I’m one of those who can’t leave anything alone… I brewed exactly one extract kit to the recipe specifications. The next couple kits, I modified. Then I broke out on my own into doing BIAB partial mashes. The problem was, my brew days got quite long and after fighting it awhile, I kind of burnt out. Too busy with other things and I didn’t look forward to spending an entire day brewing, especially with my hip problems (auto accident).

Now for Christmas, my brother got me a good outdoor burner. So I invested in a new 15 gallon kettle (stainless with a bulkhead fitting, Spike Brewing), copper counterflow chiller and the mash tun setup. I didn’t need to go all out like that, but it’s where I’ve wanted to take my hobby for awhile. As far as scales and whatnot goes, I had all of that from doing partial mashes on the stove. I had bought a postal scale for weighing grains (ebay, IIRC it was around $35), and I was given a kitchen scale (IIRC, walmart around $30). The kitchen scale is a little more precise so I use it for measuring hops.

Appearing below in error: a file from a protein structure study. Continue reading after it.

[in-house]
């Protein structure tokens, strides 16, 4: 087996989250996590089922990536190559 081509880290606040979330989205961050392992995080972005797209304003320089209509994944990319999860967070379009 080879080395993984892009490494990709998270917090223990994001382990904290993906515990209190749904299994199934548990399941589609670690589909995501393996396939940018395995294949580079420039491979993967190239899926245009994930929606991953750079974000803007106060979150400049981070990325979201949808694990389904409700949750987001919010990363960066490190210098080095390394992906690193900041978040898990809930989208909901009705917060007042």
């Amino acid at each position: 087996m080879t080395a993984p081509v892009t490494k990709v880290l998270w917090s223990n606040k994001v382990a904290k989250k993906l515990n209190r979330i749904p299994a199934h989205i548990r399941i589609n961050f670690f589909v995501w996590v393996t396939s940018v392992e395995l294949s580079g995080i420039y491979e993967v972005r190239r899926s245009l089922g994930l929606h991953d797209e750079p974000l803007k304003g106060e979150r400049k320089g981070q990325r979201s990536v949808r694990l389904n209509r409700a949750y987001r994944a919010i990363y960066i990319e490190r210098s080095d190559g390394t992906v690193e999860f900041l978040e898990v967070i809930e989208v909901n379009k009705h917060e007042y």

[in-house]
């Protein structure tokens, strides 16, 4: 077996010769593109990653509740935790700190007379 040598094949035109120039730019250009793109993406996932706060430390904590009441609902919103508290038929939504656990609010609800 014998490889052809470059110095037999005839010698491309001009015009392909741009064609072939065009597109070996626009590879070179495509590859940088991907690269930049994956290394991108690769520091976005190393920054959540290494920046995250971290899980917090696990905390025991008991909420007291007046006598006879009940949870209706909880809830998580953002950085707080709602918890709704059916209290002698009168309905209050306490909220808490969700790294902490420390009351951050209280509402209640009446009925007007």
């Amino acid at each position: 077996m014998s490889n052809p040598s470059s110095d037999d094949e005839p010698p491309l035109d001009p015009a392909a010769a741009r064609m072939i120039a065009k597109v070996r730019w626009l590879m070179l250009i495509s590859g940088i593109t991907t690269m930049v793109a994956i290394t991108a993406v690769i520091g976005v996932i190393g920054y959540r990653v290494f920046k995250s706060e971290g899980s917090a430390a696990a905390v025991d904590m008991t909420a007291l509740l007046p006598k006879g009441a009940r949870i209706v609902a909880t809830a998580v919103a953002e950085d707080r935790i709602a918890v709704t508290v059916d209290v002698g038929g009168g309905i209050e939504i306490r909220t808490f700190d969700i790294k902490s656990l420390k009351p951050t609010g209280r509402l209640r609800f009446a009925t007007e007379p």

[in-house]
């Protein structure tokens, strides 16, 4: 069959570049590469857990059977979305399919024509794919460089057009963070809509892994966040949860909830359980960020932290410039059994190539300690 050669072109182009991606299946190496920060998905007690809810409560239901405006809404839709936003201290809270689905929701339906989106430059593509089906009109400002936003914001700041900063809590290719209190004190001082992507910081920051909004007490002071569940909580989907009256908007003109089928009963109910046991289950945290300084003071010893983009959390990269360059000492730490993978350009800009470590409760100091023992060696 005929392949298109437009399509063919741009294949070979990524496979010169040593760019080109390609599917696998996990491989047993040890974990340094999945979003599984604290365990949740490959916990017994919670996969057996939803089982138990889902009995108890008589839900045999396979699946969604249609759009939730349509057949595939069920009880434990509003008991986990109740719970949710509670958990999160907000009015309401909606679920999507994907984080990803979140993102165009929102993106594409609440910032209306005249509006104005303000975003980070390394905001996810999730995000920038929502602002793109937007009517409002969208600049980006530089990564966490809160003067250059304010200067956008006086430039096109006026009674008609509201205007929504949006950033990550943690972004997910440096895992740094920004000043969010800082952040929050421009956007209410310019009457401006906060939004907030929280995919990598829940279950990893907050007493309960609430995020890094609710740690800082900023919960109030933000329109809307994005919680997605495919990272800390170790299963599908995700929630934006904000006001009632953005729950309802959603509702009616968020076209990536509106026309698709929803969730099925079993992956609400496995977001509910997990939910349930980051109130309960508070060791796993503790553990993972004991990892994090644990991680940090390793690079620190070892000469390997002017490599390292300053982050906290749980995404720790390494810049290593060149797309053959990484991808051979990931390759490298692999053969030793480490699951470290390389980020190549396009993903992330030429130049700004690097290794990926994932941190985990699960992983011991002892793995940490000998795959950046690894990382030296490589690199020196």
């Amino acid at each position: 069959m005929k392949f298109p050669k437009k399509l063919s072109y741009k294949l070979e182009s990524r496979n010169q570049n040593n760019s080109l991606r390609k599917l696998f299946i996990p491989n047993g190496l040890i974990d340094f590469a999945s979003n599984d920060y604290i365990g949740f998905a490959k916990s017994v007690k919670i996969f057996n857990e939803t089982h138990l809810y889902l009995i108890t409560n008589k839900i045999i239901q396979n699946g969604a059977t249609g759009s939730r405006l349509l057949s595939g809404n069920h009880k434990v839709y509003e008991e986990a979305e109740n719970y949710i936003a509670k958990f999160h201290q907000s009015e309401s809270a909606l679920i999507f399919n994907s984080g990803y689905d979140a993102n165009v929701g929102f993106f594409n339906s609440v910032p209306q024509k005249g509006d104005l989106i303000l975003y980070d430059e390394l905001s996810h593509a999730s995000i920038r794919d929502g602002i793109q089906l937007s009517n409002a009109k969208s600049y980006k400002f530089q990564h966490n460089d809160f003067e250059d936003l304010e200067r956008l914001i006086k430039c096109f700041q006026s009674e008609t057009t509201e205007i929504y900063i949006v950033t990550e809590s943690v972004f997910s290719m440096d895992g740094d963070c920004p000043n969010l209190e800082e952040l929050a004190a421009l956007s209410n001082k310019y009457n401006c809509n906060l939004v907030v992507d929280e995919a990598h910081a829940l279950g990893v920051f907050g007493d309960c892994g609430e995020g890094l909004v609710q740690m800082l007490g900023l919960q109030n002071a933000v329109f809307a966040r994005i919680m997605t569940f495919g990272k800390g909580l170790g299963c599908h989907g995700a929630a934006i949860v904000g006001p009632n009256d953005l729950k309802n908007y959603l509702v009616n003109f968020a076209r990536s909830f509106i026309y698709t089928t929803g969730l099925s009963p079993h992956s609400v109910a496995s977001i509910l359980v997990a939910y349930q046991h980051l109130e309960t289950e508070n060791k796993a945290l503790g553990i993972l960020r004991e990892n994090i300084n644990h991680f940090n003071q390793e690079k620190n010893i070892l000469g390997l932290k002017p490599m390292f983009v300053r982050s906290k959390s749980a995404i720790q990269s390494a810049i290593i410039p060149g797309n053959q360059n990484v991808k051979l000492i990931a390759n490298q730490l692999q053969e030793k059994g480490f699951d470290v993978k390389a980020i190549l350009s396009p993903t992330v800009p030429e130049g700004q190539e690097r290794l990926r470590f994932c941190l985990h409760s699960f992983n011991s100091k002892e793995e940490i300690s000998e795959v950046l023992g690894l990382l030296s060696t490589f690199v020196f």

I ended up buying two coolers, a 72 quart Coleman Extreme from walmart and a 48 quart rubbermaid from Home Depot. Picked up some fittings from a local plumbing supply and put together a mash tun (using Denny’s Cheap and Easy build as a guideline) and put together what I refer to as a Hot Water Tank (HWT). By having the second cooler, I can heat my mash and sparge water using only one kettle. At first I had thought about using my old kettle for heating sparge water but when I discovered that some of my grain bills for doing 11 gallon batches will take 7 gallons of water, well, that doesn’t fit in a 5 gallon kettle very well, kinda wants to spill over all the time instead of staying where it belongs…